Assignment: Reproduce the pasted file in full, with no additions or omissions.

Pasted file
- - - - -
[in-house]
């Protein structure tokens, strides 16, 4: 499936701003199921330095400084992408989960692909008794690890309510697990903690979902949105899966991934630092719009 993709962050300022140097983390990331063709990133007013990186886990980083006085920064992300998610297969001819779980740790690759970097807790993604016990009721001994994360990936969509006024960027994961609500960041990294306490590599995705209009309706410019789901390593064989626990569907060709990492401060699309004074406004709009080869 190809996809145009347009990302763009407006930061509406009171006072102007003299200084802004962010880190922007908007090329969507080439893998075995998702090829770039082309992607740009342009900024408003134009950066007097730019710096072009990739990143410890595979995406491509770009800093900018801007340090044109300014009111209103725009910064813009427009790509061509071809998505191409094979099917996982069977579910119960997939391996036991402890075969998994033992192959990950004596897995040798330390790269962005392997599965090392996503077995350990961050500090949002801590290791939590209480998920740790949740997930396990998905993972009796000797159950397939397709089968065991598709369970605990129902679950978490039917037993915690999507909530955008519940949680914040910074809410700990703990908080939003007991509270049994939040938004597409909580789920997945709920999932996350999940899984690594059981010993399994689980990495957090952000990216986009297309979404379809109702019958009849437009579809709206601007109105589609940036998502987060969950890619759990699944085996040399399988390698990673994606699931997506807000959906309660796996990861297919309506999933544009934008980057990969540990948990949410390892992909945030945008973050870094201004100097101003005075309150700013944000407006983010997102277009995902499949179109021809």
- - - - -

[in-house]
């Protein structure tokens, strides 16, 4: 499936701003199921330095400084992408989960692909008794690890309510697990903690979902949105899966991934630092719009 993709962050300022140097983390990331063709990133007013990186886990980083006085920064992300998610297969001819779980740790690759970097807790993604016990009721001994994360990936969509006024960027994961609500960041990294306490590599995705209009309706410019789901390593064989626990569907060709990492401060699309004074406004709009080869 190809996809145009347009990302763009407006930061509406009171006072102007003299200084802004962010880190922007908007090329969507080439893998075995998702090829770039082309992607740009342009900024408003134009950066007097730019710096072009990739990143410890595979995406491509770009800093900018801007340090044109300014009111209103725009910064813009427009790509061509071809998505191409094979099917996982069977579910119960997939391996036991402890075969998994033992192959990950004596897995040798330390790269962005392997599965090392996503077995350990961050500090949002801590290791939590209480998920740790949740997930396990998905993972009796000797159950397939397709089968065991598709369970605990129902679950978490039917037993915690999507909530955008519940949680914040910074809410700990703990908080939003007991509270049994939040938004597409909580789920997945709920999932996350999940899984690594059981010993399994689980990495957090952000990216986009297309979404379809109702019958009849437009579809709206601007109105589609940036998502987060969950890619759990699944085996040399399988390698990673994606699931997506807000959906309660796996990861297919309506999933544009934008980057990969540990948990949410390892992909945030945008973050870094201004100097101003005075309150700013944000407006983010997102277009995902499949179109021809």